Thomas argues that it has to be (ST IIa IIae, 22, 2). By “created,” he means a habit or power which the soul can exercise freely. Here he opposes Peter Lombard (“Magister”), who had argued that the love by which we love our neighbor is in fact the same love by which the Father loves the Son — namely, the Holy Spirit, the “vinculum caritatis,” indwelling each believer. Thomas insists that this cannot be, because that would mean that to say, “John loves Mary,” would really be equivalent to saying, “The HS loves Mary.” But in that case, “John’s” love earns him no merit, and so is not salvific, because he did not love freely; it really isn’t his love at all.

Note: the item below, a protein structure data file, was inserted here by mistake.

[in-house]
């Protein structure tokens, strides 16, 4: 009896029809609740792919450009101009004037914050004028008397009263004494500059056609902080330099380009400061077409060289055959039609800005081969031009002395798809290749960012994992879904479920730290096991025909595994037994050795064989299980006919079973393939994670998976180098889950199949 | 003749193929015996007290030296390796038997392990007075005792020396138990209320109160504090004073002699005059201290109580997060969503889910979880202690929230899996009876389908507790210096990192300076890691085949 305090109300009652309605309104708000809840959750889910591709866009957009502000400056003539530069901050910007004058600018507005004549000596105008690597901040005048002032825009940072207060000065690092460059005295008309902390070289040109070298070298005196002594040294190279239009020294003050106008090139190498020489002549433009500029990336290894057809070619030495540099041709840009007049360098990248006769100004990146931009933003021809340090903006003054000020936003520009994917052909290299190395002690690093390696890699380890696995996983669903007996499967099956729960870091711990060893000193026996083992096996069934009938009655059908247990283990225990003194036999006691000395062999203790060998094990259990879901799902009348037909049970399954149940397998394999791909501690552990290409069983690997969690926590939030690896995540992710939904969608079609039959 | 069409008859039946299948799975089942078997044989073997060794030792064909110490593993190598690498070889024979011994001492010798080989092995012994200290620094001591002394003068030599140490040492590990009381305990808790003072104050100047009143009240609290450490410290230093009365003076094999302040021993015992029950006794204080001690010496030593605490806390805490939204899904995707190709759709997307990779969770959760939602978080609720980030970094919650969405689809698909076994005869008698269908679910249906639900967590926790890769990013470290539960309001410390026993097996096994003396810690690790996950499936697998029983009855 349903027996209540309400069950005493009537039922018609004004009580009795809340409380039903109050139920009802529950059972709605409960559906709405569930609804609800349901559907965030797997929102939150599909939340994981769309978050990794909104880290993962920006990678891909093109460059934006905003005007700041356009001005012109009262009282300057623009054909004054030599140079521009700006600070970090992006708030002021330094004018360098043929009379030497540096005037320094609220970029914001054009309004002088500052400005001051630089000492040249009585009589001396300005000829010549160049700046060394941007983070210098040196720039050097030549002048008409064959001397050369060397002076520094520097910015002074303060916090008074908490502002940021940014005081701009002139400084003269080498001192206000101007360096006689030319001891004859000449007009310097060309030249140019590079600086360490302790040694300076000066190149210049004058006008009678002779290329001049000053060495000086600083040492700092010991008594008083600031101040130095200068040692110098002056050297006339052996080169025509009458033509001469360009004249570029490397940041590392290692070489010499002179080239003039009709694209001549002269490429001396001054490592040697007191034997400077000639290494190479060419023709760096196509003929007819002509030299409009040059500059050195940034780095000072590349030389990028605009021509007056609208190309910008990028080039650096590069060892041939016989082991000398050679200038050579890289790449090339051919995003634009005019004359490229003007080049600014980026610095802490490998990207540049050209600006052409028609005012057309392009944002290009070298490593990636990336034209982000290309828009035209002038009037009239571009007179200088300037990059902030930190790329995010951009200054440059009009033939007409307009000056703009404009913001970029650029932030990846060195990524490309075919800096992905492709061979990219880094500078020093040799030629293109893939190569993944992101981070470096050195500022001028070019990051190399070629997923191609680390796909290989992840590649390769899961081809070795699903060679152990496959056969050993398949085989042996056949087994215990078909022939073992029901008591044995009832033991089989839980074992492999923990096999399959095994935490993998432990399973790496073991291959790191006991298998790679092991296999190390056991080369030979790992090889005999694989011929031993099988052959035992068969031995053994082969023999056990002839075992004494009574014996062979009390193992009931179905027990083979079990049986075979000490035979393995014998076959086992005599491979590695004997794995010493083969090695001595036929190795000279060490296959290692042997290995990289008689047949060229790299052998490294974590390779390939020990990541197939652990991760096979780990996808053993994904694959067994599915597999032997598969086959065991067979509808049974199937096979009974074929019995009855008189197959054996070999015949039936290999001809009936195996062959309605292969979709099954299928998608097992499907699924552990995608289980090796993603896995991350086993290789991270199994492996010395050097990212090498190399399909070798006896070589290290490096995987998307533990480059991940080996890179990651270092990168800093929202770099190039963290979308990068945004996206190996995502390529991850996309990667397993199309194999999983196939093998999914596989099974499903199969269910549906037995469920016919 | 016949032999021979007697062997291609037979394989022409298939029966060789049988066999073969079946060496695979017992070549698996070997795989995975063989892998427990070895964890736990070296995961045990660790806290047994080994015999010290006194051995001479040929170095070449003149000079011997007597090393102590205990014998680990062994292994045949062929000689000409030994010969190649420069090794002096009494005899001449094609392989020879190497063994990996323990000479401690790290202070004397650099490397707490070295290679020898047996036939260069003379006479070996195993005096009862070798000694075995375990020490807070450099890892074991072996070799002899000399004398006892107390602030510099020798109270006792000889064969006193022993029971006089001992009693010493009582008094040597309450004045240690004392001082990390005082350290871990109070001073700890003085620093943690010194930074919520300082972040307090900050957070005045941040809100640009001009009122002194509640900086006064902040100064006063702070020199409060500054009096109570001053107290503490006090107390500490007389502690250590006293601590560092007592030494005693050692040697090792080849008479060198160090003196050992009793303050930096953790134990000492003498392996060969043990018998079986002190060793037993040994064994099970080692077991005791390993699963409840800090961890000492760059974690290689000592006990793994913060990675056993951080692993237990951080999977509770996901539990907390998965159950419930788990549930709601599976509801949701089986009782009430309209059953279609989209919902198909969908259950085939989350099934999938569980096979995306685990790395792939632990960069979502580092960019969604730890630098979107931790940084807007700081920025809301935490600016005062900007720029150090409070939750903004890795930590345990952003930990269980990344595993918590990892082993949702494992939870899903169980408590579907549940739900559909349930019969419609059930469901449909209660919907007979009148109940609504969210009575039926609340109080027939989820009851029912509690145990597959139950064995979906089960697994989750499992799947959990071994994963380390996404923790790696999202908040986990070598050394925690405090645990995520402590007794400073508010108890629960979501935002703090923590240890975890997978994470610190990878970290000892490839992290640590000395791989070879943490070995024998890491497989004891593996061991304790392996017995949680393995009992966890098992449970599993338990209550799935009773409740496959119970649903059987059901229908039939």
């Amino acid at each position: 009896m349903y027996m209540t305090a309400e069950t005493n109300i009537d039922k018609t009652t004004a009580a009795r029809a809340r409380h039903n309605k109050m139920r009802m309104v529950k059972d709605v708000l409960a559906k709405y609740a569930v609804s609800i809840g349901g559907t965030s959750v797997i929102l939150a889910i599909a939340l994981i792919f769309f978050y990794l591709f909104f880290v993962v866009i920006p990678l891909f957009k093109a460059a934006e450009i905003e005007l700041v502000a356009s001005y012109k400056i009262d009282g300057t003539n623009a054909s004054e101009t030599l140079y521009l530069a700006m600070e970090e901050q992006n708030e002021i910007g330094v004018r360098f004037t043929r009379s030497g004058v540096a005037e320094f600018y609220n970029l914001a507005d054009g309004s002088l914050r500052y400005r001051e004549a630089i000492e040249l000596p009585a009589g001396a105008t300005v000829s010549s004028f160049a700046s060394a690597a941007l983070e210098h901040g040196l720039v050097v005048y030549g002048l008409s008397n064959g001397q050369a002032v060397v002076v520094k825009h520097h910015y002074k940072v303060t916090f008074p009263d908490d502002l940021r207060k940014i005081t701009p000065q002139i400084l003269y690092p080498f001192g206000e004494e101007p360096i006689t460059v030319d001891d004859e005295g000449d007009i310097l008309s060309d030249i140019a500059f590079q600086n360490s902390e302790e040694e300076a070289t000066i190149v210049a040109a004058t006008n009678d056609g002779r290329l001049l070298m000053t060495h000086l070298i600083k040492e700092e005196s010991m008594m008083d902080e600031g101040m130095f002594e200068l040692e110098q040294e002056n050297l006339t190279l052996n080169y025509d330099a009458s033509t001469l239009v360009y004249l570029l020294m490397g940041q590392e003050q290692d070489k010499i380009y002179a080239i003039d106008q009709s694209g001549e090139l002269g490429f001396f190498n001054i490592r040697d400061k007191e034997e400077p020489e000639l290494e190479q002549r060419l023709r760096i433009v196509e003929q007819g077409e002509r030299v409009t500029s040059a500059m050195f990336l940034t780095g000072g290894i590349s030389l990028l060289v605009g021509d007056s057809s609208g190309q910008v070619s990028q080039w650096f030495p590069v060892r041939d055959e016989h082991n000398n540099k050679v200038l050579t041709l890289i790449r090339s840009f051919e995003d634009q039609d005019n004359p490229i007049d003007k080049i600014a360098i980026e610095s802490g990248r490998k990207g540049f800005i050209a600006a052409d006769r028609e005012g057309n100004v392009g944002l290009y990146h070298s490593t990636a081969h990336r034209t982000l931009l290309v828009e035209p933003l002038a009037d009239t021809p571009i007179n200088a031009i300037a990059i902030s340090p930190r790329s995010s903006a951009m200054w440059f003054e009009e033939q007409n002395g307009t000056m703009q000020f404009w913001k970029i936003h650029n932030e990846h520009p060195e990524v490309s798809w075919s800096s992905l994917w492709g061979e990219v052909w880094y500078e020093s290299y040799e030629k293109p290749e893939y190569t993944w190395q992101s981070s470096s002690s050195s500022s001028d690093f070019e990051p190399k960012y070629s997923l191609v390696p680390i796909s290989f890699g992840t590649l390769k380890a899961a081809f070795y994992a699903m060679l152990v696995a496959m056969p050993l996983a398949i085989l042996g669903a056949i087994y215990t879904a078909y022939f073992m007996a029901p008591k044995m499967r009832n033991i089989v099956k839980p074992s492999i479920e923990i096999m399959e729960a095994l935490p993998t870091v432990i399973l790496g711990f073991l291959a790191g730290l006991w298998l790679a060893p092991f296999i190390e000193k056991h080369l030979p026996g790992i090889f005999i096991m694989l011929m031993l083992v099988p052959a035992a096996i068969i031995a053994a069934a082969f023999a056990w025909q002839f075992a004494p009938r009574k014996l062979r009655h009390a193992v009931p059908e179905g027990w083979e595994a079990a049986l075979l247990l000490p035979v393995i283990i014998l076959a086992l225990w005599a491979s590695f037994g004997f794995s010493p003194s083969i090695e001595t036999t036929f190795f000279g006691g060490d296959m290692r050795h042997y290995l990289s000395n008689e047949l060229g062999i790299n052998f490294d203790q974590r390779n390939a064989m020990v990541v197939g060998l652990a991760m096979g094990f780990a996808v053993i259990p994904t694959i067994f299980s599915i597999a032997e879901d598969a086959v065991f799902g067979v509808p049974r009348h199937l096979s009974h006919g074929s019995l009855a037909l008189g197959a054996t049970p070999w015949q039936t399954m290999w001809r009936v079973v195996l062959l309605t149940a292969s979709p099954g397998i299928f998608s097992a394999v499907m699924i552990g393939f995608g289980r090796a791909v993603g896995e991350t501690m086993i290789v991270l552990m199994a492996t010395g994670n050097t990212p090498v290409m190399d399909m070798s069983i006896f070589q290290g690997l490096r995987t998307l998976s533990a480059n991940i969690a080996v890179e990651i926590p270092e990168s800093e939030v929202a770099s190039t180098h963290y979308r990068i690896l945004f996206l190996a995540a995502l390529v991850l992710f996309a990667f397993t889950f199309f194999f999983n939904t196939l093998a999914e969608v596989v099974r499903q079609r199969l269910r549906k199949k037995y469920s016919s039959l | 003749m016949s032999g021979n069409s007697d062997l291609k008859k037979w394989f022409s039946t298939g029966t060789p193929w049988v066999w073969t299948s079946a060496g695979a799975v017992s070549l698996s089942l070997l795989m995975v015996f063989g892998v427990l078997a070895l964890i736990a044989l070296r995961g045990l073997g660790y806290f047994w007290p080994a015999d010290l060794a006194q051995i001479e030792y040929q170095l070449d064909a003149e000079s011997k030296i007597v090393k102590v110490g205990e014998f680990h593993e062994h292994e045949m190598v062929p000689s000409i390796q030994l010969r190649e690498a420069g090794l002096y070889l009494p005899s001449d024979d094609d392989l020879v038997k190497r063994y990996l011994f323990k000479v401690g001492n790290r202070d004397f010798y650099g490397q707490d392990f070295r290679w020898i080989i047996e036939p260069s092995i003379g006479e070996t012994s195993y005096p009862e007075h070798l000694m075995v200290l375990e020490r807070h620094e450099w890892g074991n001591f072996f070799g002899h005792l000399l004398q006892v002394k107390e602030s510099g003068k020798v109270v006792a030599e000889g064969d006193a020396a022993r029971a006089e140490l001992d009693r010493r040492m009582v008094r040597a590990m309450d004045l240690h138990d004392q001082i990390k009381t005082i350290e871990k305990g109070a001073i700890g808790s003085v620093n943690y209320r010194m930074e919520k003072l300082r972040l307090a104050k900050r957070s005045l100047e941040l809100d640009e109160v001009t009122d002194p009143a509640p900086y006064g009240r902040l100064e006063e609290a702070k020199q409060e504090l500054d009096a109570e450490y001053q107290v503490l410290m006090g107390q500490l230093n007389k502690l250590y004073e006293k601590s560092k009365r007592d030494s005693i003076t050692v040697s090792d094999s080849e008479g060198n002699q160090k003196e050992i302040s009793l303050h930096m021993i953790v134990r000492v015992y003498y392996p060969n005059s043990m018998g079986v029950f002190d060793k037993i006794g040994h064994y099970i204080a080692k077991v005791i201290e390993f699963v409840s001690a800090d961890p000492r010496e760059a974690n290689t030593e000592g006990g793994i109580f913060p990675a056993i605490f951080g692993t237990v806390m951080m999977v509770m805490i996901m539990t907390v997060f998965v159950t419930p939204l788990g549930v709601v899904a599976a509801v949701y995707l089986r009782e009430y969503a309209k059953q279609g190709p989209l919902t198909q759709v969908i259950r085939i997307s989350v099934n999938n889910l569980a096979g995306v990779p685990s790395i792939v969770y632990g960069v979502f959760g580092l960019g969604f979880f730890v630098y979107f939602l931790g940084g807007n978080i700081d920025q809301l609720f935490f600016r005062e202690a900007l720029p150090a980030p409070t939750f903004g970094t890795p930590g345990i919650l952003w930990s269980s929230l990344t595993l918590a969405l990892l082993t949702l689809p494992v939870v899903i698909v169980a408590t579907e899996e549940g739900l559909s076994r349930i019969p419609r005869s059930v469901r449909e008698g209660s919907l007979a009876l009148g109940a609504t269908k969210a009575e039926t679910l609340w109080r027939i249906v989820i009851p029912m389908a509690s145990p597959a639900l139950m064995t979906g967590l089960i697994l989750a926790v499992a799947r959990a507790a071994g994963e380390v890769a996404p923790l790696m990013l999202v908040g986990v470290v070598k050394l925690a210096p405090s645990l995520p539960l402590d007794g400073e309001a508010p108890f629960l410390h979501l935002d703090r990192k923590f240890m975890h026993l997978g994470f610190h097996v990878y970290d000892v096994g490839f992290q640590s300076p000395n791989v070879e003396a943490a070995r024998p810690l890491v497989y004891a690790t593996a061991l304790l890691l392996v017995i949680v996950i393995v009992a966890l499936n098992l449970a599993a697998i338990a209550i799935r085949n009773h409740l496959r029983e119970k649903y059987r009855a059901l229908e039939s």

This reasoning seems thin to me — Thomas has no problem elsewhere conceptualizing how God (the Father’s) providence can contain our own acts of free will without coming into conflict with them. Perhaps what’s really at work here is a deficient pneumatology — if we conceive of the Holy Spirit simply as an “energy” of God at work in the soul, then yes, its operations would indeed preclude our free choosing. But if he is true God of true God, then the Spirit’s willing that we will freely is not a contradictory act.